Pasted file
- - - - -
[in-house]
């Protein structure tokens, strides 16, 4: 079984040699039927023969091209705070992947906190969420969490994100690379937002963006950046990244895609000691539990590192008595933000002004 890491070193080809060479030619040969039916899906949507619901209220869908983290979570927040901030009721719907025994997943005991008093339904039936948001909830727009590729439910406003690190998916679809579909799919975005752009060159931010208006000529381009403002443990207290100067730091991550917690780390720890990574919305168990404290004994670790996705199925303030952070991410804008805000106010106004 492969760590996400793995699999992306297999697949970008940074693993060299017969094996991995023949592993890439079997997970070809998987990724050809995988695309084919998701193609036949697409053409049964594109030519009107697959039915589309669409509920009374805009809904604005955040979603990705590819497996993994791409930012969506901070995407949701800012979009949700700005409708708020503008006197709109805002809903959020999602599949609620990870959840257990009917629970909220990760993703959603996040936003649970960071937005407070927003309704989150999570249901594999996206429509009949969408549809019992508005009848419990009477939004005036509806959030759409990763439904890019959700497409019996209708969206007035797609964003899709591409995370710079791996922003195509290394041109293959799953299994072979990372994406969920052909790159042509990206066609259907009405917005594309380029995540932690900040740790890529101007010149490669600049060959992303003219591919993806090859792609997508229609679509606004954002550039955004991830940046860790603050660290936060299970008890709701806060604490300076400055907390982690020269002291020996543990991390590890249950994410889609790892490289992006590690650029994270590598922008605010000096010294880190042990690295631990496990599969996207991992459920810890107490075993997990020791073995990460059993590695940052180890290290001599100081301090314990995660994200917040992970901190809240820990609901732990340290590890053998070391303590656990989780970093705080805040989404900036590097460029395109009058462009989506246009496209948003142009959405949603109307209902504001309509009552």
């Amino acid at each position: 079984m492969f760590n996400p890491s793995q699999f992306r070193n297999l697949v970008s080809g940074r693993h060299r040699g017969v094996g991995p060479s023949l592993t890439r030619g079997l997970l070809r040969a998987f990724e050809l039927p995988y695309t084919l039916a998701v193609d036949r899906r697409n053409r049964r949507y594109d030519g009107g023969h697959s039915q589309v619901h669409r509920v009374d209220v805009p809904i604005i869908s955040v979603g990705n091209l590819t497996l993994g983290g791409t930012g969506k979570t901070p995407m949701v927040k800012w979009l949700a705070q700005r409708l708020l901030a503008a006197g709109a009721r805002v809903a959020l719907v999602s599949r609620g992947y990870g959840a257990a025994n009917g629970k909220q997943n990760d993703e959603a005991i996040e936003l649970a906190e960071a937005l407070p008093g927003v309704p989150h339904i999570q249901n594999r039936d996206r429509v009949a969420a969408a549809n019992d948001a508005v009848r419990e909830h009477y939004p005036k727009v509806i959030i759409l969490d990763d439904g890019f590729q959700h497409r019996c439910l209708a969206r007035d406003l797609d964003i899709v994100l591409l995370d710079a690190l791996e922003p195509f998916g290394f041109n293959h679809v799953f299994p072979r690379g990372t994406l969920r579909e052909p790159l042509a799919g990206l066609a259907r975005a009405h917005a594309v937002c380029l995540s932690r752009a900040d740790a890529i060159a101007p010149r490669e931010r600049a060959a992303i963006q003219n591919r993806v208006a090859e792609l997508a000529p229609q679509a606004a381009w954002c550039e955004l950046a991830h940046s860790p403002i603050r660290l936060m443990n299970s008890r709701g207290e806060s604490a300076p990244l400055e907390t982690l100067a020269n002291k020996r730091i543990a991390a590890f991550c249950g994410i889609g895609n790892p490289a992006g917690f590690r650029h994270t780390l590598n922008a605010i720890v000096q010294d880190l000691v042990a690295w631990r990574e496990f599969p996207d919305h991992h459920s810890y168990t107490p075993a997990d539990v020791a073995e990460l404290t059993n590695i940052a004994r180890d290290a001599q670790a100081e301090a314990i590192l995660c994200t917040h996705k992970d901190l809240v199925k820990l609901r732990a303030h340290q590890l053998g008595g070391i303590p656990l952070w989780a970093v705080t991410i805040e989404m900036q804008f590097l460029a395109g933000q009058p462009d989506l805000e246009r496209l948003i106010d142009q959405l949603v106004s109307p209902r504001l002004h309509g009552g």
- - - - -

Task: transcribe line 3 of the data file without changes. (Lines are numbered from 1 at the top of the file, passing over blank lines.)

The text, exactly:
């Amino acid at each position: 079984m492969f760590n996400p890491s793995q699999f992306r070193n297999l697949v970008s080809g940074r693993h060299r040699g017969v094996g991995p060479s023949l592993t890439r030619g079997l997970l070809r040969a998987f990724e050809l039927p995988y695309t084919l039916a998701v193609d036949r899906r697409n053409r049964r949507y594109d030519g009107g023969h697959s039915q589309v619901h669409r509920v009374d209220v805009p809904i604005i869908s955040v979603g990705n091209l590819t497996l993994g983290g791409t930012g969506k979570t901070p995407m949701v927040k800012w979009l949700a705070q700005r409708l708020l901030a503008a006197g709109a009721r805002v809903a959020l719907v999602s599949r609620g992947y990870g959840a257990a025994n009917g629970k909220q997943n990760d993703e959603a005991i996040e936003l649970a906190e960071a937005l407070p008093g927003v309704p989150h339904i999570q249901n594999r039936d996206r429509v009949a969420a969408a549809n019992d948001a508005v009848r419990e909830h009477y939004p005036k727009v509806i959030i759409l969490d990763d439904g890019f590729q959700h497409r019996c439910l209708a969206r007035d406003l797609d964003i899709v994100l591409l995370d710079a690190l791996e922003p195509f998916g290394f041109n293959h679809v799953f299994p072979r690379g990372t994406l969920r579909e052909p790159l042509a799919g990206l066609a259907r975005a009405h917005a594309v937002c380029l995540s932690r752009a900040d740790a890529i060159a101007p010149r490669e931010r600049a060959a992303i963006q003219n591919r993806v208006a090859e792609l997508a000529p229609q679509a606004a381009w954002c550039e955004l950046a991830h940046s860790p403002i603050r660290l936060m443990n299970s008890r709701g207290e806060s604490a300076p990244l400055e907390t982690l100067a020269n002291k020996r730091i543990a991390a590890f991550c249950g994410i889609g895609n790892p490289a992006g917690f590690r650029h994270t780390l590598n922008a605010i720890v000096q010294d880190l000691v042990a690295w631990r990574e496990f599969p996207d919305h991992h459920s810890y168990t107490p075993a997990d539990v020791a073995e990460l404290t059993n590695i940052a004994r180890d290290a001599q670790a100081e301090a314990i590192l995660c994200t917040h996705k992970d901190l809240v199925k820990l609901r732990a303030h340290q590890l053998g008595g070391i303590p656990l952070w989780a970093v705080t991410i805040e989404m900036q804008f590097l460029a395109g933000q009058p462009d989506l805000e246009r496209l948003i106010d142009q959405l949603v106004s109307p209902r504001l002004h309509g009552g």